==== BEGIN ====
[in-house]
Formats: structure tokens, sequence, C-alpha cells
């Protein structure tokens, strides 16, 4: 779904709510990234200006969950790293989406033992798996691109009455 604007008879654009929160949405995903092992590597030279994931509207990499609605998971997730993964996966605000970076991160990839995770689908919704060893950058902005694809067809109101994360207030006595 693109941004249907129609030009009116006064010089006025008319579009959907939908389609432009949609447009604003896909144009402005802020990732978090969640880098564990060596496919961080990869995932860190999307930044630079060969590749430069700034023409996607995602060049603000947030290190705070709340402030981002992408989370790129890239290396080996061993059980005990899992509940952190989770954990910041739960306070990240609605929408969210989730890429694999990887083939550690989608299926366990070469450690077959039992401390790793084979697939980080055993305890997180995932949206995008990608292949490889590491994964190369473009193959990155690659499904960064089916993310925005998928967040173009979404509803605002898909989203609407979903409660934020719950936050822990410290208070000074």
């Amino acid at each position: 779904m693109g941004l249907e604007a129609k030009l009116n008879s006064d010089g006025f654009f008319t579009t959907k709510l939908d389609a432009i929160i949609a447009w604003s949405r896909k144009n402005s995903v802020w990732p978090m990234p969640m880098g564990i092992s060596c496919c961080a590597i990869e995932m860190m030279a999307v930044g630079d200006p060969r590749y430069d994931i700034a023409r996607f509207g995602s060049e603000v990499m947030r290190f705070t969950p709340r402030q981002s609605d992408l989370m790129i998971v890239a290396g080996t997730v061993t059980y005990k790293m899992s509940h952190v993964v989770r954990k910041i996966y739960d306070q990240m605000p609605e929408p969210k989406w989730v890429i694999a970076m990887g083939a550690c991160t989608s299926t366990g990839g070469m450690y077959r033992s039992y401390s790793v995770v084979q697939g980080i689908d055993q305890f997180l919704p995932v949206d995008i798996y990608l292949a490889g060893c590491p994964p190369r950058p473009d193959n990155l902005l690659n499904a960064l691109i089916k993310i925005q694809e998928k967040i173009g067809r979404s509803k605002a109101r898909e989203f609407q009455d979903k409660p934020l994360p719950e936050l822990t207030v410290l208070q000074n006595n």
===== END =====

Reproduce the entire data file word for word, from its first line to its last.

[in-house]
Formats: structure tokens, sequence, C-alpha cells
């Protein structure tokens, strides 16, 4: 779904709510990234200006969950790293989406033992798996691109009455 604007008879654009929160949405995903092992590597030279994931509207990499609605998971997730993964996966605000970076991160990839995770689908919704060893950058902005694809067809109101994360207030006595 693109941004249907129609030009009116006064010089006025008319579009959907939908389609432009949609447009604003896909144009402005802020990732978090969640880098564990060596496919961080990869995932860190999307930044630079060969590749430069700034023409996607995602060049603000947030290190705070709340402030981002992408989370790129890239290396080996061993059980005990899992509940952190989770954990910041739960306070990240609605929408969210989730890429694999990887083939550690989608299926366990070469450690077959039992401390790793084979697939980080055993305890997180995932949206995008990608292949490889590491994964190369473009193959990155690659499904960064089916993310925005998928967040173009979404509803605002898909989203609407979903409660934020719950936050822990410290208070000074």
């Amino acid at each position: 779904m693109g941004l249907e604007a129609k030009l009116n008879s006064d010089g006025f654009f008319t579009t959907k709510l939908d389609a432009i929160i949609a447009w604003s949405r896909k144009n402005s995903v802020w990732p978090m990234p969640m880098g564990i092992s060596c496919c961080a590597i990869e995932m860190m030279a999307v930044g630079d200006p060969r590749y430069d994931i700034a023409r996607f509207g995602s060049e603000v990499m947030r290190f705070t969950p709340r402030q981002s609605d992408l989370m790129i998971v890239a290396g080996t997730v061993t059980y005990k790293m899992s509940h952190v993964v989770r954990k910041i996966y739960d306070q990240m605000p609605e929408p969210k989406w989730v890429i694999a970076m990887g083939a550690c991160t989608s299926t366990g990839g070469m450690y077959r033992s039992y401390s790793v995770v084979q697939g980080i689908d055993q305890f997180l919704p995932v949206d995008i798996y990608l292949a490889g060893c590491p994964p190369r950058p473009d193959n990155l902005l690659n499904a960064l691109i089916k993310i925005q694809e998928k967040i173009g067809r979404s509803k605002a109101r898909e989203f609407q009455d979903k409660p934020l994360p719950e936050l822990t207030v410290l208070q000074n006595n």